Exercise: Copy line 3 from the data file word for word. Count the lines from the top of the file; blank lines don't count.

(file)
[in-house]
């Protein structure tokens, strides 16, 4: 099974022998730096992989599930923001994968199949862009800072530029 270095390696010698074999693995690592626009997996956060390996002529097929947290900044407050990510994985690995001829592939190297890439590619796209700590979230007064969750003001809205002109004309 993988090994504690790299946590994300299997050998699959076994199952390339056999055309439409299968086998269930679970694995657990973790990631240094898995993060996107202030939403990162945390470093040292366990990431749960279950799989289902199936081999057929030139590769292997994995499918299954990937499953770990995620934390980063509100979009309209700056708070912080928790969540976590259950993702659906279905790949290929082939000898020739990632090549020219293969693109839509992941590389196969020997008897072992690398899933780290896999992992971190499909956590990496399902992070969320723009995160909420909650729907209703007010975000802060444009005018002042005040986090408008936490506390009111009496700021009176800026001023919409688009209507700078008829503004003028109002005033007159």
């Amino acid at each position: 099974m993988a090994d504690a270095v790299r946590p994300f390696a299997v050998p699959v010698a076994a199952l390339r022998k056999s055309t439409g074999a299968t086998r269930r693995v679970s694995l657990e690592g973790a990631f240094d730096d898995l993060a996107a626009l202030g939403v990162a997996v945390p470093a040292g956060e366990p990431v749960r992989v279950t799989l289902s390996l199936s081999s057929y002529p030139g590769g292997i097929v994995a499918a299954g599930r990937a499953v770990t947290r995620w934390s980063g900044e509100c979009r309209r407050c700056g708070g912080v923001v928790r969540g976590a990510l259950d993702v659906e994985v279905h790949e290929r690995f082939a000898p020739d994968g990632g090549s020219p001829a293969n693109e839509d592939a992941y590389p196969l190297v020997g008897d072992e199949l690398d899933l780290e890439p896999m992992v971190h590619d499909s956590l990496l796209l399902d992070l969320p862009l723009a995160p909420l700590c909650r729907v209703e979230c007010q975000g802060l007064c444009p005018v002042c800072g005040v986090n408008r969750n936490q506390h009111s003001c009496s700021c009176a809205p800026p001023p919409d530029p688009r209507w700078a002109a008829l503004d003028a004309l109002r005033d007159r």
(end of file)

């Amino acid at each position: 099974m993988a090994d504690a270095v790299r946590p994300f390696a299997v050998p699959v010698a076994a199952l390339r022998k056999s055309t439409g074999a299968t086998r269930r693995v679970s694995l657990e690592g973790a990631f240094d730096d898995l993060a996107a626009l202030g939403v990162a997996v945390p470093a040292g956060e366990p990431v749960r992989v279950t799989l289902s390996l199936s081999s057929y002529p030139g590769g292997i097929v994995a499918a299954g599930r990937a499953v770990t947290r995620w934390s980063g900044e509100c979009r309209r407050c700056g708070g912080v923001v928790r969540g976590a990510l259950d993702v659906e994985v279905h790949e290929r690995f082939a000898p020739d994968g990632g090549s020219p001829a293969n693109e839509d592939a992941y590389p196969l190297v020997g008897d072992e199949l690398d899933l780290e890439p896999m992992v971190h590619d499909s956590l990496l796209l399902d992070l969320p862009l723009a995160p909420l700590c909650r729907v209703e979230c007010q975000g802060l007064c444009p005018v002042c800072g005040v986090n408008r969750n936490q506390h009111s003001c009496s700021c009176a809205p800026p001023p919409d530029p688009r209507w700078a002109a008829l503004d003028a004309l109002r005033d007159r």